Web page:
Today, we’re continuing with our exploration of the ancient capital of the Shang Dynasty. Back in 1954, a villager in Zhengzhou stumbled upon a round, rusting metal container. It was later shown to be several thousand years old, and to have been the property of a Shang-dynasty aristocrat. The find prompted local archaeologists to launch a full-blown excavation of the site where the container had been discovered. The excavation eventually led to one of the greatest discoveries of the twentieth century - the remains of a Shang-dynasty Capital. However, a dispute soon arose, concerning precisely when the city was built.
The dispute between the scholars who maintained that the first Shang capital was Xibo, and those who thought it was Ao, went on for over twenty year. It finally ended in September 2000, with the publication of the “Xia, Shang and Zhou Dynasties Chronology Project”.
A series of discoveries made in and around Zhengzhou since the middle of last century, point to the city being the site of the ancient Shang Dynasty capital. Based on these discoveries, archaeologists have been able to get a general idea of what the buildings there looked like, three thousand six hundred years ago.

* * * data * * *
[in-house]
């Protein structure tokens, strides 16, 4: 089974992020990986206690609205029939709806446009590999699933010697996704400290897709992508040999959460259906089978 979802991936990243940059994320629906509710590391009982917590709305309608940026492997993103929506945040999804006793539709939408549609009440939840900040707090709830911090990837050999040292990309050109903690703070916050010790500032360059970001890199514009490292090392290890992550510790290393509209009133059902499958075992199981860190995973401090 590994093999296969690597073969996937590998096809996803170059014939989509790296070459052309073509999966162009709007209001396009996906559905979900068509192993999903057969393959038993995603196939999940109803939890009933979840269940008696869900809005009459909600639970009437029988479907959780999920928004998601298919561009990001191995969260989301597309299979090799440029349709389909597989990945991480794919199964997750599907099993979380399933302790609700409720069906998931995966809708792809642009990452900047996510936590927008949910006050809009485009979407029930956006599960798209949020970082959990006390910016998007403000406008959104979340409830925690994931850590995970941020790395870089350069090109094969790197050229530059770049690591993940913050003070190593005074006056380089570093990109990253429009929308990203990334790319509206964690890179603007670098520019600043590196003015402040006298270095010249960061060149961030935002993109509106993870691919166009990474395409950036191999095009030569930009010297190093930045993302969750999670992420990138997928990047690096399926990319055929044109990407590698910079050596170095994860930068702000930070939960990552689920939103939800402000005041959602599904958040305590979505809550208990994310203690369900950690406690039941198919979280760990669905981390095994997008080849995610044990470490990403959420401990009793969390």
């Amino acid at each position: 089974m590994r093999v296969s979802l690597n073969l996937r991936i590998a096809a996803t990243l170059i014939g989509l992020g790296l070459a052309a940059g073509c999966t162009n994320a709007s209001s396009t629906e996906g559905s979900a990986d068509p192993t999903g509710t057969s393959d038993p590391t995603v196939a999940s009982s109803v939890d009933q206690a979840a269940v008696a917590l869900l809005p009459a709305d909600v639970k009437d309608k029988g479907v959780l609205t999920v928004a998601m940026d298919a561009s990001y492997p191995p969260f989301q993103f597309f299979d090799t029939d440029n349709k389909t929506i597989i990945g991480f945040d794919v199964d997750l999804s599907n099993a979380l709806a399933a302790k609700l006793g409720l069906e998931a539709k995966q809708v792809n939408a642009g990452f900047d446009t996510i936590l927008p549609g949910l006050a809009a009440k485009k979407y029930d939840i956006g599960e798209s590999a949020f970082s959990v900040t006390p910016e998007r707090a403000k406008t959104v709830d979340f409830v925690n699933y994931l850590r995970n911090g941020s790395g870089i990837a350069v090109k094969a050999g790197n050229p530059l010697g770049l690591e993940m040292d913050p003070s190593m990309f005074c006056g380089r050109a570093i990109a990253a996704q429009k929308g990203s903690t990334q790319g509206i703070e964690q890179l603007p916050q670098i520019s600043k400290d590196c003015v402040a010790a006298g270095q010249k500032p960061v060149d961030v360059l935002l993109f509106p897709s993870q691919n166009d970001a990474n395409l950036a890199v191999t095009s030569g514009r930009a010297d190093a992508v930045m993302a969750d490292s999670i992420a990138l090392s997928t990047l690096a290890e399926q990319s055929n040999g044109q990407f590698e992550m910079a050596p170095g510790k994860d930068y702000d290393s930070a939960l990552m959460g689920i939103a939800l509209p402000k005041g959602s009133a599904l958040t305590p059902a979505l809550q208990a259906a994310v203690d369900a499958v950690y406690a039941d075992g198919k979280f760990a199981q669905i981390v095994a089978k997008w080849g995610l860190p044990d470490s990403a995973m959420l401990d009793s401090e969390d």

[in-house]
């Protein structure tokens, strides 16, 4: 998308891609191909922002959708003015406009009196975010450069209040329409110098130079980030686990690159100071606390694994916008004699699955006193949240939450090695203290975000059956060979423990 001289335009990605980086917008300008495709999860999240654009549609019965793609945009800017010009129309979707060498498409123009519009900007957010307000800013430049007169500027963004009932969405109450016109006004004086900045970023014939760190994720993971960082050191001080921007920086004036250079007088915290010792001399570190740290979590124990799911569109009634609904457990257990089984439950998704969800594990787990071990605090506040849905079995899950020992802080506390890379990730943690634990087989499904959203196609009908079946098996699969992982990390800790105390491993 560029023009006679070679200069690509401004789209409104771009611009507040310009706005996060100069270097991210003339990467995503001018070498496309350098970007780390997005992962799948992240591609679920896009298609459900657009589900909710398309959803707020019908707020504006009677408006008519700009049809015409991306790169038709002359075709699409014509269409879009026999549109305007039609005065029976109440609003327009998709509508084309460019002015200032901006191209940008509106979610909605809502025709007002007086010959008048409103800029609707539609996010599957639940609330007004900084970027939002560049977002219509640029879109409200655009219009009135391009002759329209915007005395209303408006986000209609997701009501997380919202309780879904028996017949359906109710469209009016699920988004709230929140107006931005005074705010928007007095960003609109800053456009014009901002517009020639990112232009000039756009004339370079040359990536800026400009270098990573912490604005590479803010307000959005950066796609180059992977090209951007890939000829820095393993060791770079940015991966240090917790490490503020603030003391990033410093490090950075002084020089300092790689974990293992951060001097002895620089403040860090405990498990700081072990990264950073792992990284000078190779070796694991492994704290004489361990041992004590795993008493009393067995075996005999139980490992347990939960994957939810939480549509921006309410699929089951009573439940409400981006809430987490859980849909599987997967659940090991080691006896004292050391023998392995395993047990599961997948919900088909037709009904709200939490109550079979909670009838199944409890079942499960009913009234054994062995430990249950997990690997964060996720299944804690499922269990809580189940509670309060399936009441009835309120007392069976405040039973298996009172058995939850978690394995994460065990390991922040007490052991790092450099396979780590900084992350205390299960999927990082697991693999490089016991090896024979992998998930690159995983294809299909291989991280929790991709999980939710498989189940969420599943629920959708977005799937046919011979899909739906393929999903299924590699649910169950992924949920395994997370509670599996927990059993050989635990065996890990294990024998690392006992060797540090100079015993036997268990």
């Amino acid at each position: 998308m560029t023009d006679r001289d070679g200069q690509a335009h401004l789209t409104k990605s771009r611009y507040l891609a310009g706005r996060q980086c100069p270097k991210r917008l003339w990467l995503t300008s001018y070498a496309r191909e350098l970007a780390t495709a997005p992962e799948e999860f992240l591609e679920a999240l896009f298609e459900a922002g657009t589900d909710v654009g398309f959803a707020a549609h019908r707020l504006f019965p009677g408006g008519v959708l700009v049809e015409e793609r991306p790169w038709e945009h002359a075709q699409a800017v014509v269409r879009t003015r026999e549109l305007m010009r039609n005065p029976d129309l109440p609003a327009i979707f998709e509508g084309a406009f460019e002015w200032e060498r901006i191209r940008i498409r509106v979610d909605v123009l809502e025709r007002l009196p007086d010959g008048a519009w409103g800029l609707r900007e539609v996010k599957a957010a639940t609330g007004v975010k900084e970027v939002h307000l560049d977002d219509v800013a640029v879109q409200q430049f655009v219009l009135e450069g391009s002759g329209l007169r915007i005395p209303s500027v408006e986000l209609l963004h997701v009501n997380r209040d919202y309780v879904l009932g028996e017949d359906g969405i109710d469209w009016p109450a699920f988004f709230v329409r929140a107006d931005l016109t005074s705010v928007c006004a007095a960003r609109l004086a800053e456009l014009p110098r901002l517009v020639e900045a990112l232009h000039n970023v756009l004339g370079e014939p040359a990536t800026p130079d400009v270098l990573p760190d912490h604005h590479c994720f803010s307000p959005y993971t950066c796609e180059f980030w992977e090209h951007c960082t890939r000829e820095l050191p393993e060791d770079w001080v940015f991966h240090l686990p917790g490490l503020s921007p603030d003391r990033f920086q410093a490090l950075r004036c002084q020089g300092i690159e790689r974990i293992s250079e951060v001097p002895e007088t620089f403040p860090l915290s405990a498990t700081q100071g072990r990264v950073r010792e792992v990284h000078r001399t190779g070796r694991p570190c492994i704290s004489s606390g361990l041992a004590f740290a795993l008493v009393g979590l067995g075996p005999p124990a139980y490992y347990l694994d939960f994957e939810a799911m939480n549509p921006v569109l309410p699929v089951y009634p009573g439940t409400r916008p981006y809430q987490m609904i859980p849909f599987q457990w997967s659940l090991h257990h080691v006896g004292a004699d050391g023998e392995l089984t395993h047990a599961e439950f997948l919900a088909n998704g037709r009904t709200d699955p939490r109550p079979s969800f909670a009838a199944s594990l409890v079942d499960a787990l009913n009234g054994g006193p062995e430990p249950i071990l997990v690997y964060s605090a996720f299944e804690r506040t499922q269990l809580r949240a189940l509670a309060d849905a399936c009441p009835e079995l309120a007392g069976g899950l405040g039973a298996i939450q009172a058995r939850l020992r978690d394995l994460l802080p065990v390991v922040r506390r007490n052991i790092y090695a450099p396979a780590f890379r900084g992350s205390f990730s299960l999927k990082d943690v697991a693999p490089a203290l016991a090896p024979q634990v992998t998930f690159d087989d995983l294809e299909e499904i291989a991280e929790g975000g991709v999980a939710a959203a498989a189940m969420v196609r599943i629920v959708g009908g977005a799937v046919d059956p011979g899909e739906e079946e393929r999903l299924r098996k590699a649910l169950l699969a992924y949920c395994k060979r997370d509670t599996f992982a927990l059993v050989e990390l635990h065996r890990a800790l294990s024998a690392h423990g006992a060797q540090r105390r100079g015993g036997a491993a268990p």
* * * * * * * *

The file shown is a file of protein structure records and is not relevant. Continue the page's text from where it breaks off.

Zhengzhou, with its strategic location between the Loess Plateau and the North China plain, has long been a key link between China’s north and south, east and west. For centuries, its favourable location attracted merchants from all across the country, who reached the city by land and water. The products they traded included lacquer, gold and silver, as well as salt and seafood. As a result of all this burgeoning commercial activity, Zhengzhou became a very prosperous city. Well, in our next programme, we’ll investigate further into the city’s origins as a centre of commerce. Please join us then. And thank you for staying with us on today’s Journeys in Time. I’m Dang Bing in Beijing. See you soon.